I’m Zulfiya, and I’m a documentary filmmaker from India. I recently joined the Department of Theatre, Film, Television and Interactive Media at the University of York to start an MSc. in Interactive Media by research. As part of my research, I will be working with the CBA to explore interactive storytelling. I plan to create an online platform that brings together personal stories of heritage, which I hope will support some of CBA’s goals.
My background has mostly been in documentary filmmaking. I’ve made short films about women bodybuilders in India, immigration in the United States, Native American issues, and refugee resettlement in California, among others. I’ve worked on some media and video projects with a few non-profits, exploring gender, sexuality, rural journalism, disability, education, environment and social design. I did my MFA in Documentary Film and Video from Stanford University in the USA. I also studied audio-visual production and humanities in my earlier years of education.
Some reflection I did over the last year got me thinking about interactive documentary and the potential it could have. One part of my reflection was about the previous work I had done, which all adopted the traditional linear form of storytelling, often telling one story in one style. I started to wonder if a lot more could be shared in a more interesting way, perhaps in a different format? What if instead of just one linear video story, there is a combination of videos, and maybe other media too, like photos and text, all presented in a non-linear way? With these questions, I started getting intrigued about an “interactive” documentary which could potentially offer so much more, and also engage a person in not just sitting back and “viewing” but also actively interacting and experiencing a story world.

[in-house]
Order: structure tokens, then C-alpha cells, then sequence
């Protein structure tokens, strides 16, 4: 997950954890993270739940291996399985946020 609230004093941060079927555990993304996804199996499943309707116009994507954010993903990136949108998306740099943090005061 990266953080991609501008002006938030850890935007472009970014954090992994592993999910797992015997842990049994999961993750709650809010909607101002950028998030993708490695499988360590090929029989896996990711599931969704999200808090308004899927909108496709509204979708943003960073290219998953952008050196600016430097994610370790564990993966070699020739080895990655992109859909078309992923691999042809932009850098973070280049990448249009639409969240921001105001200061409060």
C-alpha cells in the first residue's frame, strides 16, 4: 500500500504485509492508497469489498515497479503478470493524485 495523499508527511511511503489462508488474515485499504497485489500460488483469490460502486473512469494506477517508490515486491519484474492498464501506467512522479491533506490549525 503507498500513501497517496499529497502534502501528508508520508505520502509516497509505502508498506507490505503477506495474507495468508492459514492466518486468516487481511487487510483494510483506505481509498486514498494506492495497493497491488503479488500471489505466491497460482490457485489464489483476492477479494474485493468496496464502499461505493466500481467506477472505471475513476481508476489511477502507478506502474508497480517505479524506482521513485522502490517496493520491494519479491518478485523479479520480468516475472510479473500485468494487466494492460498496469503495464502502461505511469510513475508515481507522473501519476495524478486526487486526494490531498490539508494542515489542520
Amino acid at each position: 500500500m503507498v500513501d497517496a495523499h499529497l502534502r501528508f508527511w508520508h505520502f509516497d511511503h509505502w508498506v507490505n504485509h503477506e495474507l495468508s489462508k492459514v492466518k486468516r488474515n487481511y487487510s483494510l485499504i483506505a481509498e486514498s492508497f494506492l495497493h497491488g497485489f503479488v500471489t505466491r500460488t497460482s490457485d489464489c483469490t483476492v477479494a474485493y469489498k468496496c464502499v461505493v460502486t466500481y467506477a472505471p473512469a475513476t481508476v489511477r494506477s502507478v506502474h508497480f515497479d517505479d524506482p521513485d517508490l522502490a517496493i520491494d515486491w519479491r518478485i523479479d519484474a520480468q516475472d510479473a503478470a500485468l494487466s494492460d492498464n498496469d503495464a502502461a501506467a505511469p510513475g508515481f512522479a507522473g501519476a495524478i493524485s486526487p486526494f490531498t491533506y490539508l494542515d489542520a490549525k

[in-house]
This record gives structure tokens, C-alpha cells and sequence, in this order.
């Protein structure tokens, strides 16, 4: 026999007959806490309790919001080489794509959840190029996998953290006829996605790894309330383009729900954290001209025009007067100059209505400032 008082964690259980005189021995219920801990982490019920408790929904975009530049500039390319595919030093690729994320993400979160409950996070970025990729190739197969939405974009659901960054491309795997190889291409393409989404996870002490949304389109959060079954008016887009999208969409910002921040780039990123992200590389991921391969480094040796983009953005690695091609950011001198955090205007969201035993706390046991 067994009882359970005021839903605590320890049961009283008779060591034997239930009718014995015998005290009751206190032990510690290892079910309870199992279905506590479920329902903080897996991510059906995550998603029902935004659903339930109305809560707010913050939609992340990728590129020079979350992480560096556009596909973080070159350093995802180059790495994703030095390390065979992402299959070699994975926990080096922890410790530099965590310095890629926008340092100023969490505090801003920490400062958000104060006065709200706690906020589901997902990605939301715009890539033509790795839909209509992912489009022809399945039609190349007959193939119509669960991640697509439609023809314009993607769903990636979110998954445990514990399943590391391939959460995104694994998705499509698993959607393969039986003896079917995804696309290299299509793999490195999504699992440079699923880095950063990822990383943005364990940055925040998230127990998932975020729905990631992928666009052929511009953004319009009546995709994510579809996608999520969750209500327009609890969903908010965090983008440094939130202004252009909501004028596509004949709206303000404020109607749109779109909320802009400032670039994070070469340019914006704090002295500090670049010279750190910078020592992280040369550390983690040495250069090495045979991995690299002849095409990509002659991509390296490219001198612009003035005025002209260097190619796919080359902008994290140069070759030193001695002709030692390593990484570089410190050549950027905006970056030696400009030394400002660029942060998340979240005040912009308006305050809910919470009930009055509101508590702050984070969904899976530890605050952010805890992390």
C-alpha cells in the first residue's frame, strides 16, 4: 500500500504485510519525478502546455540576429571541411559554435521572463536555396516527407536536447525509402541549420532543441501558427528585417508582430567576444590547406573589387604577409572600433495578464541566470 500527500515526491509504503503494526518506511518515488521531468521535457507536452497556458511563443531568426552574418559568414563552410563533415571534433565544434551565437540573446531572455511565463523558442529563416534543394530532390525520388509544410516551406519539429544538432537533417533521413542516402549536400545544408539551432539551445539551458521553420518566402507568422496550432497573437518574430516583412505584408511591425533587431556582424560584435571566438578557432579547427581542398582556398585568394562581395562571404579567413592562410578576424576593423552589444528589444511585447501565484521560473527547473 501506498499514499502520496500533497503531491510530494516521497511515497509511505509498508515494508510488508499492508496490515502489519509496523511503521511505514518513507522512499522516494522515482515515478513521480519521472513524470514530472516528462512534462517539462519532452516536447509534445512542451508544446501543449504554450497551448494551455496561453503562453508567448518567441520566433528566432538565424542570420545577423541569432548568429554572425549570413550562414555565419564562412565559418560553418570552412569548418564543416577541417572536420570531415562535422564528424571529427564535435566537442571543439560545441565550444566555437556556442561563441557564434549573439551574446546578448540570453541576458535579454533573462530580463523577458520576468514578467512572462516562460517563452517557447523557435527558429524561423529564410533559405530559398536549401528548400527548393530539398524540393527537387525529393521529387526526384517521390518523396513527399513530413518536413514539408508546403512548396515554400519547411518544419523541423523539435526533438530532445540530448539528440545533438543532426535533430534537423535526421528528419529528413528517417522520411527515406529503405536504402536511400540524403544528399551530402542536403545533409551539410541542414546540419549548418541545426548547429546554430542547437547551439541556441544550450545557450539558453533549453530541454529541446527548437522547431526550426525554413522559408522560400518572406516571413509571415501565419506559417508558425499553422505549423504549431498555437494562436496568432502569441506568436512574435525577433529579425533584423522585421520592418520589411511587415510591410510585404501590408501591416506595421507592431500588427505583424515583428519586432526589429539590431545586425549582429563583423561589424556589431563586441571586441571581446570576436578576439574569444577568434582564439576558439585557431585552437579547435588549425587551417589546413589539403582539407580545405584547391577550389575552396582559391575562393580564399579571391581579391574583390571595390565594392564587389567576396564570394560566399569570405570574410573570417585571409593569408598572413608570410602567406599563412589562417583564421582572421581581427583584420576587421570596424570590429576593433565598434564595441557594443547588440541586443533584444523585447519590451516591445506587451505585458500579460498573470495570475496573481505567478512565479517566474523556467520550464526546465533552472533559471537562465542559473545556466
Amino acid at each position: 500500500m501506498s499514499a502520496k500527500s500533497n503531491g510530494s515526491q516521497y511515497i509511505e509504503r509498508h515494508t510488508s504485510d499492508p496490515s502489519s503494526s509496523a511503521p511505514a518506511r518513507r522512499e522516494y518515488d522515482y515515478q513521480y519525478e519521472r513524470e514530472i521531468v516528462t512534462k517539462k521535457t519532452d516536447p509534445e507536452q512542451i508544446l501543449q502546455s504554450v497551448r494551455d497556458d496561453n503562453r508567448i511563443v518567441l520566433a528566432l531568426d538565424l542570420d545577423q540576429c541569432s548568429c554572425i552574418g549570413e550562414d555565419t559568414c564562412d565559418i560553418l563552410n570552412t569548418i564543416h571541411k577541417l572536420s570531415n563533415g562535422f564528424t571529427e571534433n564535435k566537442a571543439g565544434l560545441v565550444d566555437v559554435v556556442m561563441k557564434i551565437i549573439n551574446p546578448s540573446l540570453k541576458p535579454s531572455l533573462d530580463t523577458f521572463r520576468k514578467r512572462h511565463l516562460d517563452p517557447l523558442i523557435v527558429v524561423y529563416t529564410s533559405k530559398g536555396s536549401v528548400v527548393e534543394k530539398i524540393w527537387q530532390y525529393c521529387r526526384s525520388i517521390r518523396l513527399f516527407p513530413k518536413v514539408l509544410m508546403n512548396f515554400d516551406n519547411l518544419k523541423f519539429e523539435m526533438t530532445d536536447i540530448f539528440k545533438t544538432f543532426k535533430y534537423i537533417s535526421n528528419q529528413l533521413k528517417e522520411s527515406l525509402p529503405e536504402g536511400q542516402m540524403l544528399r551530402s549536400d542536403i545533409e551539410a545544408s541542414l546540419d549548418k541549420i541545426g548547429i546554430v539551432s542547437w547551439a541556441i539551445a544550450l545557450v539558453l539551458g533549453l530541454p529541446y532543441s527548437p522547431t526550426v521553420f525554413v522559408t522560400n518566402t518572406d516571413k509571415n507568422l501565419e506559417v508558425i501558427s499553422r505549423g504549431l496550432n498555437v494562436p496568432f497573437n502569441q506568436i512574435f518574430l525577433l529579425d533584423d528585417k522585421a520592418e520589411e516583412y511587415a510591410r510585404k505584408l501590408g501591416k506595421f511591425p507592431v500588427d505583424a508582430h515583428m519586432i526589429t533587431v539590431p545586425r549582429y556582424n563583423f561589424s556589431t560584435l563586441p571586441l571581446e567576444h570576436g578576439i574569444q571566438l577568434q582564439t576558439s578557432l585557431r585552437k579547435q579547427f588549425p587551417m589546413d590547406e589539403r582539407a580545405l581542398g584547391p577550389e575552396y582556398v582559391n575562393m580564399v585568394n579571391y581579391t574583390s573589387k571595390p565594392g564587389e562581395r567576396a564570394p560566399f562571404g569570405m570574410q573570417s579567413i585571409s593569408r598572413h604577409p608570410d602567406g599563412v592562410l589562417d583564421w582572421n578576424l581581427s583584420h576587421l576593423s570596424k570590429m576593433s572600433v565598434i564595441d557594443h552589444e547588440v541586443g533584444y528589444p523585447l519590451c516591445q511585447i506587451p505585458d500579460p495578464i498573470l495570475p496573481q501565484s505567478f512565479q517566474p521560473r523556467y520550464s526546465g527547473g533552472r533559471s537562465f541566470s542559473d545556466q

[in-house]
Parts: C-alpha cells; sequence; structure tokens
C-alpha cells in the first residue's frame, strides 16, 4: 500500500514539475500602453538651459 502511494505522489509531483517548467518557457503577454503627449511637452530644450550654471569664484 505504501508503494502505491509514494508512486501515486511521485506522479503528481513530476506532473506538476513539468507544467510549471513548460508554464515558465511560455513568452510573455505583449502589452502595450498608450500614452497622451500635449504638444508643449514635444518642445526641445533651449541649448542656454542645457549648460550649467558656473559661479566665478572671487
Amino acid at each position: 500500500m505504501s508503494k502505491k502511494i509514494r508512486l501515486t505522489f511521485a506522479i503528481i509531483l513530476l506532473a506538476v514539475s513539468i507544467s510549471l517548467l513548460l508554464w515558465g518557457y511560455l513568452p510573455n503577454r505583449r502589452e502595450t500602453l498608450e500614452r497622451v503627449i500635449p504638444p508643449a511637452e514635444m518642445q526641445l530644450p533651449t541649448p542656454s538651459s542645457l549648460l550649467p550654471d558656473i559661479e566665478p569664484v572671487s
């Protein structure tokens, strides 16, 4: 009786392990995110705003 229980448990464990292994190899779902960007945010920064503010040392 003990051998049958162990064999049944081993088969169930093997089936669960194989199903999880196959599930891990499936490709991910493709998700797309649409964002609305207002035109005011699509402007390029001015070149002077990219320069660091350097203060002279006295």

So, that was one starting point to this research. The other one is more directly related to living in a pandemic world. Last year, when India went into a second lockdown, I started noticing how as everything went online – social interactions, learning, meetings, dance classes, you name it, I wondered if people are also looking for online experiences of stories – beyond traditional movie watching and more toward interactive and participatory modes? And can this mean more meaningful engagement with a topic? These are some questions I’m interested in exploring.
Working with the CBA to find personal stories of heritage and building an interactive platform to share these stories is a very exciting opportunity for me. I love heritage, and I feel it started to matter to me more during the pandemic. The place I lived in, my neighbourhood and the small details around me gave me a sense of comfort. I started to realize that we often look for heritage in museums or grand locations but actually it’s simply around us. And as a storyteller keen to learn about others people’s experiences, I look forward to understanding and appreciating what matters to us. I’m thrilled to start this new journey, and I hope this will be a fun and enjoyable experience for everyone involved!